Interleukin-17A (IL-17A)-producing γδ T cells differentiate in the fetal thymus and reside in the peripheral tissues, such as the lungs of naïve adult mice. We show here that naturally occurring γδ T cells play a protective role in the lung at a very early stage after systemic infection with Candida albicans. Selective depletion of neutrophils by in vivo administration of anti-Ly6G monoclonal antibody (MAb) impaired fungal clearance more prominently in the lung than in the kidney 24 h after intravenous infection with C. albicans. Rapid and transient production of IL-23 was detected in the lung at 12 h, preceding IL-17A production and the influx of neutrophils, which reached a peak at 24 h after infection. IL-17A knockout (KO) mice showed reduced infiltration of neutrophils concurrently with impaired fungal clearance in the lung after infection. The major source of IL-17A was the γδ T cell population in the lung, and Cδ KO mice showed little IL-17A production and reduced neutrophil infiltration after infection. Early IL-23 production in a TLR2/MyD88-dependent manner and IL-23-triggered tyrosine kinase 2 (Tyk2) signaling were essential for IL-17A production by γδ T cells. Thus, our study demonstrated a novel role of naturally occurring IL-17A-producing γδ T cells in the first line of host defense against C. albicans infection.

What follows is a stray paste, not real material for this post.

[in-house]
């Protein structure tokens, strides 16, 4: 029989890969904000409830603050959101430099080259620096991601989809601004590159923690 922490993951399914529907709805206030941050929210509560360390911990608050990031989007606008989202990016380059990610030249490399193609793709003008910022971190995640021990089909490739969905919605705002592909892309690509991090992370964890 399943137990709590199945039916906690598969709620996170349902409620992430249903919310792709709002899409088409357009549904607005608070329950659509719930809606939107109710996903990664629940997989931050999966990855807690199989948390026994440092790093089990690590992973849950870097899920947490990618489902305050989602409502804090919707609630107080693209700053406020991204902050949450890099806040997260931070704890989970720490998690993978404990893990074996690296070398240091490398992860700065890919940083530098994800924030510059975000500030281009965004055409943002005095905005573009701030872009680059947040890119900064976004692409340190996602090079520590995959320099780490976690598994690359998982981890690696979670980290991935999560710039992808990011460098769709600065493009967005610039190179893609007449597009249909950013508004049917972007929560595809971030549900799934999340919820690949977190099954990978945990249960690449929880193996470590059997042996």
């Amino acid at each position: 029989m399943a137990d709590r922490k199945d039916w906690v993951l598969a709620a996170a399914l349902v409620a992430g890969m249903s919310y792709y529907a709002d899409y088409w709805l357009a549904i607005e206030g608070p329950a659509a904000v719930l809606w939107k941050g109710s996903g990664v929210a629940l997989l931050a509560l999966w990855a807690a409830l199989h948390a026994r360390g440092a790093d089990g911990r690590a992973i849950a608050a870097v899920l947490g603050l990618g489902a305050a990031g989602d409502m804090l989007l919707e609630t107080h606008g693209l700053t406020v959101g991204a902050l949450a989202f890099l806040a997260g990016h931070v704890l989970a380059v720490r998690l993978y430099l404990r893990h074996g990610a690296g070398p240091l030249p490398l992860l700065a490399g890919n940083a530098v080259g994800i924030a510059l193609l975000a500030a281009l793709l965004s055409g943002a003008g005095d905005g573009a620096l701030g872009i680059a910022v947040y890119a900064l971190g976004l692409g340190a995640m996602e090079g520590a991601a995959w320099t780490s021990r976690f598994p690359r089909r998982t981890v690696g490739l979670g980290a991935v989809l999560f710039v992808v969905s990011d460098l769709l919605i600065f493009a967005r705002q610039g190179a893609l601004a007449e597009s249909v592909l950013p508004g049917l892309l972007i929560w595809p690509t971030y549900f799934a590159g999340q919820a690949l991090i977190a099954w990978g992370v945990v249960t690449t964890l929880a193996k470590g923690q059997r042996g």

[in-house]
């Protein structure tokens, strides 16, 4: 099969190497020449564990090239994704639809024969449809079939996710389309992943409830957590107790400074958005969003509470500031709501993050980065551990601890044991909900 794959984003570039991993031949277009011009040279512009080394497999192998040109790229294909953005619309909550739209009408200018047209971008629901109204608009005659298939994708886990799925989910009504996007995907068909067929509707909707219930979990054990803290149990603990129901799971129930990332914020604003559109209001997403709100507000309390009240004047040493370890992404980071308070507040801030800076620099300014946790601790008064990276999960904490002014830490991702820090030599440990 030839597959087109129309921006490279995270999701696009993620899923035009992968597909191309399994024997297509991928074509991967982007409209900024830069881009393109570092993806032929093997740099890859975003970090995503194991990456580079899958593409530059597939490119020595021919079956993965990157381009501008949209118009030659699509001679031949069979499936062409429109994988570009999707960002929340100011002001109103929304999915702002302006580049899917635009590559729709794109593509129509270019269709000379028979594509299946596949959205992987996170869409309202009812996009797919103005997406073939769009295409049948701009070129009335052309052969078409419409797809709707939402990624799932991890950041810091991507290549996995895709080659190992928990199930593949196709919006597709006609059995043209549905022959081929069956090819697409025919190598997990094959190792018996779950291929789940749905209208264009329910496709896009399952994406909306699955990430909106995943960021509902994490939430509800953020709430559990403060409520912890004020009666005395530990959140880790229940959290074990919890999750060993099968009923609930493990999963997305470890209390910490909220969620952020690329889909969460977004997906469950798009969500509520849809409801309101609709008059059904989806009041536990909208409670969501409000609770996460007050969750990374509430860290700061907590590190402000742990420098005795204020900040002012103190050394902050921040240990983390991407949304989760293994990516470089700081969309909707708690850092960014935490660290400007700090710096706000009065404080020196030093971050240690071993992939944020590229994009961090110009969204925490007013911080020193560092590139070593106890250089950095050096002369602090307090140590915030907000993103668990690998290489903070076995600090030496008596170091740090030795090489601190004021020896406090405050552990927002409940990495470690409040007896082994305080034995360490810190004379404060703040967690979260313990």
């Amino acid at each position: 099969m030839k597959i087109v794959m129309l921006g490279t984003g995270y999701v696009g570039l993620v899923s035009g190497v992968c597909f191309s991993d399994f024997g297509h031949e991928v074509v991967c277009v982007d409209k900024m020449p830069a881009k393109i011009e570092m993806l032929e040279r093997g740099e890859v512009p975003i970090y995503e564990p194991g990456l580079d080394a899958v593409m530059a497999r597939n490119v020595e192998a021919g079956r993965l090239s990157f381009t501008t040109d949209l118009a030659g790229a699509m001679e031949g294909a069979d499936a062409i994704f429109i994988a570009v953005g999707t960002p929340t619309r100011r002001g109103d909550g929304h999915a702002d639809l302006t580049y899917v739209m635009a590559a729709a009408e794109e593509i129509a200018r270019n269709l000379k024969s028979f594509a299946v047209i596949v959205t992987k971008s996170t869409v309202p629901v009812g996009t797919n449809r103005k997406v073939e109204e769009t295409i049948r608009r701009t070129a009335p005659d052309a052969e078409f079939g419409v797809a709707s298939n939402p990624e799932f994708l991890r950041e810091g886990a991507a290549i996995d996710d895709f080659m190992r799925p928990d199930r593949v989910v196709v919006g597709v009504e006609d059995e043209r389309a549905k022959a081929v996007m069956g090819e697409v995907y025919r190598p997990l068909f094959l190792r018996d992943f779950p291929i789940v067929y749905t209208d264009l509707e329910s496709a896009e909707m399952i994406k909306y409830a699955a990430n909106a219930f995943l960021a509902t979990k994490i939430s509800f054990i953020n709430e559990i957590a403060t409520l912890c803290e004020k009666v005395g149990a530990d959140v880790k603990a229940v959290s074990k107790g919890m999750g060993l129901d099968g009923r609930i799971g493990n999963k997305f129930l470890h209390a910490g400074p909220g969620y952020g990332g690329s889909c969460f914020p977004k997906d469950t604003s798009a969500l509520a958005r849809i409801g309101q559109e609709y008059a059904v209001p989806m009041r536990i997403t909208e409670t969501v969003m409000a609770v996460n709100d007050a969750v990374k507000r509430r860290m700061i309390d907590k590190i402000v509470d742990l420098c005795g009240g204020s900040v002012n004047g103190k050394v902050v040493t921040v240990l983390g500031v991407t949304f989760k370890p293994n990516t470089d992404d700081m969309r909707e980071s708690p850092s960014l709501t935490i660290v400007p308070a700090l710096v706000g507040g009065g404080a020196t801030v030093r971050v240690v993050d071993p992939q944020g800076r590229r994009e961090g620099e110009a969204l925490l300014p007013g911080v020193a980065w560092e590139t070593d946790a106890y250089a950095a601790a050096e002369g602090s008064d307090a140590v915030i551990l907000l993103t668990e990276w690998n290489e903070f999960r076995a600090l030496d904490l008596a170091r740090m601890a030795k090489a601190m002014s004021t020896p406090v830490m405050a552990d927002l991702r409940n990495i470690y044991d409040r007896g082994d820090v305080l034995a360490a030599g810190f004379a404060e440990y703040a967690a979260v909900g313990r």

All Science Journal Classification (ASJC) codes
- Infectious Diseases